I checked my phone. It was 38 degrees outside. Only a necessary mission would drive me into such heat (25 degrees is the upper limit of what I find tolerable). To Carlton I drove and found a parking spot right outside the shop. The parking gods are clearly partial to a manual typewriter, I decided. I entered the shop. Mr Koska – Tom – had just finished checking the Olivetti he had in stock. I looked at it. I looked at the case. It was mine, my old machine. I’m sure it was my machine. I couldn’t wait to get my fingers on it.

As it happened fingers, hands, wrists, indeed whole arms were needed. I had forgotten the pressure required to depress the keys of a manual typewriter. But the noise, that soothing yet driving clacking sound, was writerly Bach.

I went to an ATM to get some cash – no credit cards at Tom’s business – and decided that as much as I wanted an Olivetti, I also wanted a manual typewriter that was comfortable to use. On returning to the shop I tried a Brother Deluxe 750TR, a machine that would be a good decade younger than my Olivetti. The clack was even more musical and there was a spring in the keys that delighted my fingers. I tore myself away from my Olivetti – it was hard, very hard, but either I could capitulate to nostalgia or I could buy a typewriter that I knew would assist in a slower more meditative approach to work.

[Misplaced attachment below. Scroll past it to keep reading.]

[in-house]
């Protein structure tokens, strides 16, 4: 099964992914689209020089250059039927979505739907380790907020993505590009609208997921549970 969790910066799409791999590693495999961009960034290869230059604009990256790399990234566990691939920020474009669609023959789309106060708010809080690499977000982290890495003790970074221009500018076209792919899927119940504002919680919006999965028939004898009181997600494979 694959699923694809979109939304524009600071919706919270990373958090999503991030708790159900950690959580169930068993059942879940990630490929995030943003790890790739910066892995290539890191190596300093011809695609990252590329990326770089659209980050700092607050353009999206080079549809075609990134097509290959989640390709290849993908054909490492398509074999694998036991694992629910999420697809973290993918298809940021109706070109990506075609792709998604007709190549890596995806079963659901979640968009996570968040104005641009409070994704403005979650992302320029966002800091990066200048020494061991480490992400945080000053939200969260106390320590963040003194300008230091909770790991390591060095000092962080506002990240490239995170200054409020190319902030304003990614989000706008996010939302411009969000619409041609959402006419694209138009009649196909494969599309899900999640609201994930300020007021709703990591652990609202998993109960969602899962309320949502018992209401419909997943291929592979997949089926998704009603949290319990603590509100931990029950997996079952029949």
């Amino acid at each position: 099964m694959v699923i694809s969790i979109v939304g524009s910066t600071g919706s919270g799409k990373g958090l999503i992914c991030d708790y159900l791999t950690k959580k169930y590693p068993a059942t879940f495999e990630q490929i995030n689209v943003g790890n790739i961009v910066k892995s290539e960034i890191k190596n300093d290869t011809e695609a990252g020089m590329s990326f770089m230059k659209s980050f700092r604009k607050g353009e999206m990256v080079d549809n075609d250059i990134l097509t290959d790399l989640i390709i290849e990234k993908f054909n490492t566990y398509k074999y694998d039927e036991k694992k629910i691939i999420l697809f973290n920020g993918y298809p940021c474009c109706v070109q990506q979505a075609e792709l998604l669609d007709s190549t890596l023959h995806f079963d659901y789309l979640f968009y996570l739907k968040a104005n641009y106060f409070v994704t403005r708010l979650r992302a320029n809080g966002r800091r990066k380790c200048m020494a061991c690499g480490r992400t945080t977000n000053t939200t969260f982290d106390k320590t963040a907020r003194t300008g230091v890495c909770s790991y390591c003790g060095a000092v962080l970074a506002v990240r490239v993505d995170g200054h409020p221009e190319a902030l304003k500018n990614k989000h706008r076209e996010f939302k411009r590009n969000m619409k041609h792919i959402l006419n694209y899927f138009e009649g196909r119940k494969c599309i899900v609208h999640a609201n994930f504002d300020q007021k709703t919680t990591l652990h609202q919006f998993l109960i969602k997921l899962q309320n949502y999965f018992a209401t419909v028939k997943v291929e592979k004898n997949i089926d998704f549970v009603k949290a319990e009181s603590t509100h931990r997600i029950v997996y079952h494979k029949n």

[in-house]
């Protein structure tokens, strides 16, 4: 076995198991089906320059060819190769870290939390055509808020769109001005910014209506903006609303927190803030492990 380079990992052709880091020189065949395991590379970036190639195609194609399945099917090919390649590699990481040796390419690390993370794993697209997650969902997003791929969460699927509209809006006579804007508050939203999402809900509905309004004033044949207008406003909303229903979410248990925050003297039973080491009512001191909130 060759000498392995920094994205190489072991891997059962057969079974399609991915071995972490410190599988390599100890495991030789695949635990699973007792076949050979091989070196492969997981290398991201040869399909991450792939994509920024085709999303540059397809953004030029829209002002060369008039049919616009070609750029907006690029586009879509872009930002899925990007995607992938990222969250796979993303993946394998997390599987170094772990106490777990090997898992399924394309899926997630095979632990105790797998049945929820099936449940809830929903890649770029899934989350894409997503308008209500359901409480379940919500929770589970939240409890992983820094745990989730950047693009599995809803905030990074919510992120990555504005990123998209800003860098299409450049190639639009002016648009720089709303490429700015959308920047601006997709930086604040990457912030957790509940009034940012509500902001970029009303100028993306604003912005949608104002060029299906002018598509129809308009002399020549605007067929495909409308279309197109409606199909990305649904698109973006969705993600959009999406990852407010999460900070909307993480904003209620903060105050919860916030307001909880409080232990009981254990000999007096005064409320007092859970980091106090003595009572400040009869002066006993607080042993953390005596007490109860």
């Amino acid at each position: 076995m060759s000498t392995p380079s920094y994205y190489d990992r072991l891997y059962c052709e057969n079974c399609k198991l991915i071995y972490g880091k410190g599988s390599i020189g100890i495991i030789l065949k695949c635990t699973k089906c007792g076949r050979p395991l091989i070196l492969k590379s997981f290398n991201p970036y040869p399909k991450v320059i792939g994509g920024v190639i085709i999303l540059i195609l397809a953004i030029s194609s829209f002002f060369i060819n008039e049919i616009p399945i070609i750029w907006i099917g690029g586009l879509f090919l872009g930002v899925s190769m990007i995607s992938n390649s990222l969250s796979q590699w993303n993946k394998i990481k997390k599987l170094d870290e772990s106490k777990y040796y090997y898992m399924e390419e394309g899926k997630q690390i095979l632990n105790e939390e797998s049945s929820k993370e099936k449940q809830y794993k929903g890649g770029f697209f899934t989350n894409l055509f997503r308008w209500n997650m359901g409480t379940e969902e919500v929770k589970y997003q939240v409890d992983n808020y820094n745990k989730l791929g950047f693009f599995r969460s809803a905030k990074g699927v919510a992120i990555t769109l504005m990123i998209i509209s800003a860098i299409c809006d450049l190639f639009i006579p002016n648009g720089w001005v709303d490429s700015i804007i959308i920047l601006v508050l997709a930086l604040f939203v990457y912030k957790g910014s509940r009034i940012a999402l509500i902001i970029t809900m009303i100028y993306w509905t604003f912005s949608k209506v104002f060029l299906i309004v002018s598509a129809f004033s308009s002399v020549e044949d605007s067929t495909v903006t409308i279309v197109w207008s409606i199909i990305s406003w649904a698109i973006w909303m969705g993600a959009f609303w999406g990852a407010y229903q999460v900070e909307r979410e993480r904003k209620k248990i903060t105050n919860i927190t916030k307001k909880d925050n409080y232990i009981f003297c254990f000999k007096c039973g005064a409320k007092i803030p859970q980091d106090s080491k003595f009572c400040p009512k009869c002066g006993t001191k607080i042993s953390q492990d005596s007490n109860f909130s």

And here it is.

Olivetti tapestry

Tom, while fit and trim, is a man of a certain age. It turns out he is 73. If he’s not around who will service my typewriter? Who will supply the ribbons? He told me he had no plans to retire. He also revealed that people in their 20s and 30s make up a good many of his customers these days. Young people who seek the sort of slow, contemplative, creative intellectual stimulation that comes from books and digital-free days and manual typewriters.

In Forster’s story, diversity among people has disappeared. Fortunately in this aspect of his futuristic view he was wrong. Although the noise from social media, Google, iTunes and the rest fills our lives, the readers and creators and thinkers are still out there – in small numbers, but that has always been the case. And while they are, there’ll always be a place for hand-written letters, portable manual typewriters, and afternoons spent reading books – alongside the convenience, the wonders, the speed and the reach of digital technology.

 

READING AGAIN. Oliver Sacks’s new memoir.

I’ve had an excellent couple of weeks. In addition to my on-going reading of Soviet history, I read Helen MacDonald’s H is for Hawk, a wonderful account of how MacDonald trained a goshawk called Mabel at a time when she was experiencing the obsession, the desire for control and the longing for abandon that accompanies grief. I read Anne Tyler’s latest, A Spool of Blue Thread, an enjoyable story of the love, the loyalties, the secrets and the stressed connections of family. And I revisited Neruda’s love poems. Two in particular, I read over and over again.

IF YOU FORGET ME